Sunday, May 26, 2024

Join our email blast

Business Feature

Managing inventory

5/1/2024

“Inventory management is what can dictate some of your cash flow. And as we know, in business, cash is king,” said Lisa Shimkat, the state director of America’s Small Business Development Center Iowa (SBDC Iowa). 

Business is all about maximizing profits and minimizing costs. Inventory management is the same way. Order too much, and inventory becomes obsolete; not ordering enough means missed sales. Optimizing levels of inventory for small businesses is a skill that takes years to master. It becomes even more difficult when that inventory is perishable, or worse, living. Read on for tips from SBDC Iowa on improving inventory management and hear how some Des Moines businesses handle inventory challenges. 

 

New way of doing business

The SBDC Iowa provides no-cost counseling to businesses and entrepreneurs. The organization connects about 4,000 clients every year to resources they need to improve their business. They serve an even split of new and existing businesses.

In recent years, Shimkat has heard a fair share of entrepreneurs struggling with inventory management, supply chain shortages or delivery delays due to the pandemic. However, these issues can no longer be blamed on COVID. Businesses must accept the current reality and look into a new way of doing things, she said.   

CNA - ImmunizationsCNA - Stop HIV Iowa

One of the first things SBDC Iowa recommends having is more than one supplier and multiple methods of receiving goods. Developing good relationships with suppliers might come in handy down the road. Shimkat also recommended businesses determine their “just-in-time” inventory, as inventory suppliers can deliver in a short amount of time. Rather than using real estate for a product suppliers can deliver in three to four days, she suggests making smaller orders more frequently. Renting 5,000 square feet instead of 10,000 reduces a fixed cost that can instead help the bottom line.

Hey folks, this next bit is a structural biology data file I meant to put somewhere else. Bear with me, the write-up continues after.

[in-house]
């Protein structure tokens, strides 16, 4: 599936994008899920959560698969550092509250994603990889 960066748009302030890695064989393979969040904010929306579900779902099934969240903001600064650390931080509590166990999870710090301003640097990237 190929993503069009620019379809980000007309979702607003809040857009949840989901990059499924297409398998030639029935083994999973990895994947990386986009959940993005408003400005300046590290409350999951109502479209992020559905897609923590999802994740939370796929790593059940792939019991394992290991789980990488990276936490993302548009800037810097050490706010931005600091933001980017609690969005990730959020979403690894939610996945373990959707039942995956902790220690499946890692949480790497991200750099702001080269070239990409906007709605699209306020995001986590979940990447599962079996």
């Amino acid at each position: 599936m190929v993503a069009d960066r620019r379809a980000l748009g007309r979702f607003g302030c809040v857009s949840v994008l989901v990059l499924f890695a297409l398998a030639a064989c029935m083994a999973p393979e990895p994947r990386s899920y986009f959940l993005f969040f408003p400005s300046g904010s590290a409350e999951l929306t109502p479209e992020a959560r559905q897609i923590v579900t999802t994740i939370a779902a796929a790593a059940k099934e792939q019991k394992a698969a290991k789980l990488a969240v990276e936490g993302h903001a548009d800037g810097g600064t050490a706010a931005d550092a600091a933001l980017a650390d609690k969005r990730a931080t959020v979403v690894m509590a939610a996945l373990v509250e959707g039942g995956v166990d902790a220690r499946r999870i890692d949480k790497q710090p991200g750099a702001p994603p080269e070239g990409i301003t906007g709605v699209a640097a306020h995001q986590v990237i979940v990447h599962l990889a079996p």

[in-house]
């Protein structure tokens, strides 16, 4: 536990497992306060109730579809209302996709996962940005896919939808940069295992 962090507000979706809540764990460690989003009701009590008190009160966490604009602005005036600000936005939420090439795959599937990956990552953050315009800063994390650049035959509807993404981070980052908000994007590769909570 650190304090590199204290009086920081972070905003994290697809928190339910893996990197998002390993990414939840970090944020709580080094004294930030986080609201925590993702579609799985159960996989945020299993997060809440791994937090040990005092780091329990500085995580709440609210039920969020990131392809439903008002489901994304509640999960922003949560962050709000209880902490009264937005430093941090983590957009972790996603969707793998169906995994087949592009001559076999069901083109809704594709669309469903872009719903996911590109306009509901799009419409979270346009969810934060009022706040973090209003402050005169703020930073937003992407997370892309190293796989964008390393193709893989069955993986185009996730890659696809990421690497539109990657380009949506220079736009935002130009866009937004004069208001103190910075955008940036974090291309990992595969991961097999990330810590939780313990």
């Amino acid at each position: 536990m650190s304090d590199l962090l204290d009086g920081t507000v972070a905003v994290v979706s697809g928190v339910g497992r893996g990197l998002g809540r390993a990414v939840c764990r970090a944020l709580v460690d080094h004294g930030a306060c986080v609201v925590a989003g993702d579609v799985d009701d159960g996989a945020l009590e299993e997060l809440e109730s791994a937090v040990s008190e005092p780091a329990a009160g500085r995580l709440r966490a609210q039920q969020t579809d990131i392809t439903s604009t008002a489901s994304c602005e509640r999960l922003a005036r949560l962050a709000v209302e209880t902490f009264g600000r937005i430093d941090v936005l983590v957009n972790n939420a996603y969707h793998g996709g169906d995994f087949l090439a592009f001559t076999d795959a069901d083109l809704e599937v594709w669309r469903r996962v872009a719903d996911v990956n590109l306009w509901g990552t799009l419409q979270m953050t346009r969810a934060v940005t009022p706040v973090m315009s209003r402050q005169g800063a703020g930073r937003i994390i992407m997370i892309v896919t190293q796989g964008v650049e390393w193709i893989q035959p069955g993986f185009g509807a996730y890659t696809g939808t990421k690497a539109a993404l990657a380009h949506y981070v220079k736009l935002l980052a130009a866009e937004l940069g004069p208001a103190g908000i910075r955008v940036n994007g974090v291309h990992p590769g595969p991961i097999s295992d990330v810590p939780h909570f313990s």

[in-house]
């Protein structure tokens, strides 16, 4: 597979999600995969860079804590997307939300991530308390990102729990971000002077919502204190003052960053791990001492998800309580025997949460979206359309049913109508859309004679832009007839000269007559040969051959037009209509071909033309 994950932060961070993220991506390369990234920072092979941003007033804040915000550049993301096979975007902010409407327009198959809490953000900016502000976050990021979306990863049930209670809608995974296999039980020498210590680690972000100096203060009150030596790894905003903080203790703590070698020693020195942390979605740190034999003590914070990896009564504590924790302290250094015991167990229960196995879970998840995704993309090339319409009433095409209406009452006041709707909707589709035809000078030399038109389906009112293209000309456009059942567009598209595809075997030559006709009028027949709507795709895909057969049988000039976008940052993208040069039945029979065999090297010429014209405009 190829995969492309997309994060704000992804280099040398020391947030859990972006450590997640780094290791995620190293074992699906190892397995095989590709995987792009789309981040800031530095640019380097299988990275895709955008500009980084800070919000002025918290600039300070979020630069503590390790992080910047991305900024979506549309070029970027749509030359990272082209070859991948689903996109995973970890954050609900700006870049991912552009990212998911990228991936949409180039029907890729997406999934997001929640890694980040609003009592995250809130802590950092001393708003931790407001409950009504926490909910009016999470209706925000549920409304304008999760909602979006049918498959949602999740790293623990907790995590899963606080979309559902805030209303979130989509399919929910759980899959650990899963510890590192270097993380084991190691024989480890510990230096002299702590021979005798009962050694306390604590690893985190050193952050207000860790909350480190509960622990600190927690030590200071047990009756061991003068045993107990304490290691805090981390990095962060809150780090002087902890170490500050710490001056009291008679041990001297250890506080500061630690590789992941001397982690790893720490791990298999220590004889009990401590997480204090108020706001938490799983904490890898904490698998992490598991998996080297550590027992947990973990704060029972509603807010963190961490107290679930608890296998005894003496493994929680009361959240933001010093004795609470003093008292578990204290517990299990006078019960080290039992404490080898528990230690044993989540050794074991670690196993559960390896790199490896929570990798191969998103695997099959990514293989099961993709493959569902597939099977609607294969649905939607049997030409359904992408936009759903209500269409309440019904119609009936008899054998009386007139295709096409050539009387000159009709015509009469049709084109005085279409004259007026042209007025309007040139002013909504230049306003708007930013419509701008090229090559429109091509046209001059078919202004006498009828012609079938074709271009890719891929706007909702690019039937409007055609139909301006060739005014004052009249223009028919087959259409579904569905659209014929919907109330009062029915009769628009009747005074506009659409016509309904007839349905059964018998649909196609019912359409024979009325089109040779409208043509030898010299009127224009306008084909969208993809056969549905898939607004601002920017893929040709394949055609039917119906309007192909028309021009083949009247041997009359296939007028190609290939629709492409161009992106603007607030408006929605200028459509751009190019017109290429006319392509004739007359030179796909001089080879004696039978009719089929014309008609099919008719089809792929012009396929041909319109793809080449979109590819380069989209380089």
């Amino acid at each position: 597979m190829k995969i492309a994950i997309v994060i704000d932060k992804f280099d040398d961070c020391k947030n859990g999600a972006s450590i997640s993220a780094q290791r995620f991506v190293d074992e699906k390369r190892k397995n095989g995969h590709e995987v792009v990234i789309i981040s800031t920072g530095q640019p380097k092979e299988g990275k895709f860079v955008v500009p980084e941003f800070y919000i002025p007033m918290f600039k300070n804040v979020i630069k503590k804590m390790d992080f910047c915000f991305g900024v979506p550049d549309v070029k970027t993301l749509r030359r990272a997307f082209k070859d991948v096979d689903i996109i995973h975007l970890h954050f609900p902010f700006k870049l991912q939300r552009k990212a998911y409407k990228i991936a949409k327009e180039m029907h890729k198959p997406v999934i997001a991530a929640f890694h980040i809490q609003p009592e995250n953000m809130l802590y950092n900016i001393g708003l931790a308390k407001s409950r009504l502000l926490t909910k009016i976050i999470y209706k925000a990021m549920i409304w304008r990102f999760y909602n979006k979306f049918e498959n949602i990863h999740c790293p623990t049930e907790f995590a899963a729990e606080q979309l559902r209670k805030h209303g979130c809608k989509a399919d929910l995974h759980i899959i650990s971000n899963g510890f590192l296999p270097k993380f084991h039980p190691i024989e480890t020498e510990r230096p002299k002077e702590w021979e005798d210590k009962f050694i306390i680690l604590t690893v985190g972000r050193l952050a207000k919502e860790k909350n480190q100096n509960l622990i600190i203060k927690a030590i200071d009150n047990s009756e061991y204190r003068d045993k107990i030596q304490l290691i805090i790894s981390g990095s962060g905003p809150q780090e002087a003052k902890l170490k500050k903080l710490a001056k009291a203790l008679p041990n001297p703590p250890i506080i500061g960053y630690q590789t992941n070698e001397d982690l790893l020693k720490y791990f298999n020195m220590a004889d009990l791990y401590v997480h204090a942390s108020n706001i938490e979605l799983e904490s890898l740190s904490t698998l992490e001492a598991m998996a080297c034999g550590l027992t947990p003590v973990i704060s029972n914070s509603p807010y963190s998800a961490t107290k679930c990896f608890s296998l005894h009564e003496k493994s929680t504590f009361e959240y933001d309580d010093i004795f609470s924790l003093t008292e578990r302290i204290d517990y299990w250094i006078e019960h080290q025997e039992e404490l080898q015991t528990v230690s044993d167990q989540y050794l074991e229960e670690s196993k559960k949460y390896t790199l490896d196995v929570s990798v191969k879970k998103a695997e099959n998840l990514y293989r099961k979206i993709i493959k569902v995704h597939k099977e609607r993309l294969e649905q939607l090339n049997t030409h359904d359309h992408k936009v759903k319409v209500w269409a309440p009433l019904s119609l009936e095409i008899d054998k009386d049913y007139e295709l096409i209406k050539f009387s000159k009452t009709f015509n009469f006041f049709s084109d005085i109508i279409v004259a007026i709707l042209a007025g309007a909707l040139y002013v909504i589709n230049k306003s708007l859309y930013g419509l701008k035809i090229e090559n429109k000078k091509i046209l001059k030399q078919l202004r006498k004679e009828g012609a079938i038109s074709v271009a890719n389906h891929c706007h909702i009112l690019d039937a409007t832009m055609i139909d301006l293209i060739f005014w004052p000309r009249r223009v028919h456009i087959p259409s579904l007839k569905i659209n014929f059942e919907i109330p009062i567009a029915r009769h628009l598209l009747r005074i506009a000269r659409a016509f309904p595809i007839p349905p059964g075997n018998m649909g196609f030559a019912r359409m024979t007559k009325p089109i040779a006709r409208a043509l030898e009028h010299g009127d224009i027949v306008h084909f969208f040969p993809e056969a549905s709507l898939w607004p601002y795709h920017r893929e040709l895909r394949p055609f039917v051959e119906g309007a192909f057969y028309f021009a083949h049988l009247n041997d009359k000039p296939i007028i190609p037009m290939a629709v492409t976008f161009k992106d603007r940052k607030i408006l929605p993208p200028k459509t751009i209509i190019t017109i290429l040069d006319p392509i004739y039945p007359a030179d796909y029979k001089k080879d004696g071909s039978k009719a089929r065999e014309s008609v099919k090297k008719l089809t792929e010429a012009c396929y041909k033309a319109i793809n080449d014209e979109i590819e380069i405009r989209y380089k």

Reduce prices

Reducing prices is not always a bad thing. What if a business owner purchases something for $500, invests another $500 into it, and asks $1,200 for it, but in six months still has no buyers interested in it?

“Is it a bad thing to sell it for $700?” Shimkat asked. “No, because it comes back to the cash flow. Right now, that business owner has $1,000 locked up in something that no consumer wants…Why not instead find a way to garner some cash, recover some investment from it so you can take that money and make that new money work for you?”

 

Listen to customers

According to Shimkat, 75% of new restaurants fail in their first year. The ones that succeed actively listen to customers and involve them in the inventory process. 

For restaurants, customers might want something locally sourced, vegan options or allergen-free choices. For retail stores, customers might want items ethically sourced or made in America. 

Training staff to engage with customers is a surefire way to hear consumer opinions. But thinking outside the box might offer some more creative solutions. A boutique clothing store in Shimkat’s hometown started Wednesday night fashion shows on Facebook Live during COVID. Customers could easily message the account and place an order for pickup later that week. The owners recognized the popularity and continue the tradition weekly to this day.